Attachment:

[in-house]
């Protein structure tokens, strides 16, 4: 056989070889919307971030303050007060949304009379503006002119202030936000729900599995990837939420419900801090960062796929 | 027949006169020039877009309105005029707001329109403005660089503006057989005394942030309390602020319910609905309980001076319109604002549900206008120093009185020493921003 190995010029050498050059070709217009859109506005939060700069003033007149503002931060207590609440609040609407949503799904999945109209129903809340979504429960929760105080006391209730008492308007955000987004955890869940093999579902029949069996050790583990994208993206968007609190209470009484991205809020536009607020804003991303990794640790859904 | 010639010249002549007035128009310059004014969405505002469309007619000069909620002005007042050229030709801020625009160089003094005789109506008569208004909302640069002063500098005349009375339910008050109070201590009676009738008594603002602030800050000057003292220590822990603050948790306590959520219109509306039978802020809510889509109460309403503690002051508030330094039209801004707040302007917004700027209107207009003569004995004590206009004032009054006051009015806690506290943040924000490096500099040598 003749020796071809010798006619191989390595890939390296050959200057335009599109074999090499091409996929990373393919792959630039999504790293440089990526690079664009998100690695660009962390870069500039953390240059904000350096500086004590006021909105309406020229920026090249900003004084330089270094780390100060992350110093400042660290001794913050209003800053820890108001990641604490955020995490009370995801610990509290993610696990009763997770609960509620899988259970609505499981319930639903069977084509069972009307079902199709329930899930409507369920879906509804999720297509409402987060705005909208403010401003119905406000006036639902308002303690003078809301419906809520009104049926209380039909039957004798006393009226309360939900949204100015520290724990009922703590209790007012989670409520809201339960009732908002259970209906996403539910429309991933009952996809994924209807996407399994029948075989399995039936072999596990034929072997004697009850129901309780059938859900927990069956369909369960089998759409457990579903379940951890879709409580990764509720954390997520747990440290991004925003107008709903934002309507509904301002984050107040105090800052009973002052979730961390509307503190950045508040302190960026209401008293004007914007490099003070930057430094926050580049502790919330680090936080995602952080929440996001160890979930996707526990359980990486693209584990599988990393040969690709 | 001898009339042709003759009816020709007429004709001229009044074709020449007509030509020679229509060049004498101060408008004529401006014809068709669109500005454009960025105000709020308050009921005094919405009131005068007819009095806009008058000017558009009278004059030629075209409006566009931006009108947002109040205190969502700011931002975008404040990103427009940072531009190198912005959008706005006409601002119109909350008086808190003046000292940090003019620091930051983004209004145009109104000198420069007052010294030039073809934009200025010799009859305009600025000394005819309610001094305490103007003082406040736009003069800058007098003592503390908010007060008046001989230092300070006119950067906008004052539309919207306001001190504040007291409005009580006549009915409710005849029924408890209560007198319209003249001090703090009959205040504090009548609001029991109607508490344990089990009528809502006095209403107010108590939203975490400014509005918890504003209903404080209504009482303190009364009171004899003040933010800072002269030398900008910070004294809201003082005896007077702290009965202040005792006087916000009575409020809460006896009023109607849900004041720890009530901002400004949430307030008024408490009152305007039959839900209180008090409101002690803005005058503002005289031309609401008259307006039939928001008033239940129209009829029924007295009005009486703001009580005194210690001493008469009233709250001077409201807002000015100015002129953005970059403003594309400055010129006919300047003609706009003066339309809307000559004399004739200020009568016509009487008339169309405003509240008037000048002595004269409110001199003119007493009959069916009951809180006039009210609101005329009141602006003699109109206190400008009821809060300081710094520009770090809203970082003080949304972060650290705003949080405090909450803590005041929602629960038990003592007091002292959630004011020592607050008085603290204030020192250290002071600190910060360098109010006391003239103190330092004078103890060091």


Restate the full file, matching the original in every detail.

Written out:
[in-house]
């Protein structure tokens, strides 16, 4: 056989070889919307971030303050007060949304009379503006002119202030936000729900599995990837939420419900801090960062796929 | 027949006169020039877009309105005029707001329109403005660089503006057989005394942030309390602020319910609905309980001076319109604002549900206008120093009185020493921003 190995010029050498050059070709217009859109506005939060700069003033007149503002931060207590609440609040609407949503799904999945109209129903809340979504429960929760105080006391209730008492308007955000987004955890869940093999579902029949069996050790583990994208993206968007609190209470009484991205809020536009607020804003991303990794640790859904 | 010639010249002549007035128009310059004014969405505002469309007619000069909620002005007042050229030709801020625009160089003094005789109506008569208004909302640069002063500098005349009375339910008050109070201590009676009738008594603002602030800050000057003292220590822990603050948790306590959520219109509306039978802020809510889509109460309403503690002051508030330094039209801004707040302007917004700027209107207009003569004995004590206009004032009054006051009015806690506290943040924000490096500099040598 003749020796071809010798006619191989390595890939390296050959200057335009599109074999090499091409996929990373393919792959630039999504790293440089990526690079664009998100690695660009962390870069500039953390240059904000350096500086004590006021909105309406020229920026090249900003004084330089270094780390100060992350110093400042660290001794913050209003800053820890108001990641604490955020995490009370995801610990509290993610696990009763997770609960509620899988259970609505499981319930639903069977084509069972009307079902199709329930899930409507369920879906509804999720297509409402987060705005909208403010401003119905406000006036639902308002303690003078809301419906809520009104049926209380039909039957004798006393009226309360939900949204100015520290724990009922703590209790007012989670409520809201339960009732908002259970209906996403539910429309991933009952996809994924209807996407399994029948075989399995039936072999596990034929072997004697009850129901309780059938859900927990069956369909369960089998759409457990579903379940951890879709409580990764509720954390997520747990440290991004925003107008709903934002309507509904301002984050107040105090800052009973002052979730961390509307503190950045508040302190960026209401008293004007914007490099003070930057430094926050580049502790919330680090936080995602952080929440996001160890979930996707526990359980990486693209584990599988990393040969690709 | 001898009339042709003759009816020709007429004709001229009044074709020449007509030509020679229509060049004498101060408008004529401006014809068709669109500005454009960025105000709020308050009921005094919405009131005068007819009095806009008058000017558009009278004059030629075209409006566009931006009108947002109040205190969502700011931002975008404040990103427009940072531009190198912005959008706005006409601002119109909350008086808190003046000292940090003019620091930051983004209004145009109104000198420069007052010294030039073809934009200025010799009859305009600025000394005819309610001094305490103007003082406040736009003069800058007098003592503390908010007060008046001989230092300070006119950067906008004052539309919207306001001190504040007291409005009580006549009915409710005849029924408890209560007198319209003249001090703090009959205040504090009548609001029991109607508490344990089990009528809502006095209403107010108590939203975490400014509005918890504003209903404080209504009482303190009364009171004899003040933010800072002269030398900008910070004294809201003082005896007077702290009965202040005792006087916000009575409020809460006896009023109607849900004041720890009530901002400004949430307030008024408490009152305007039959839900209180008090409101002690803005005058503002005289031309609401008259307006039939928001008033239940129209009829029924007295009005009486703001009580005194210690001493008469009233709250001077409201807002000015100015002129953005970059403003594309400055010129006919300047003609706009003066339309809307000559004399004739200020009568016509009487008339169309405003509240008037000048002595004269409110001199003119007493009959069916009951809180006039009210609101005329009141602006003699109109206190400008009821809060300081710094520009770090809203970082003080949304972060650290705003949080405090909450803590005041929602629960038990003592007091002292959630004011020592607050008085603290204030020192250290002071600190910060360098109010006391003239103190330092004078103890060091």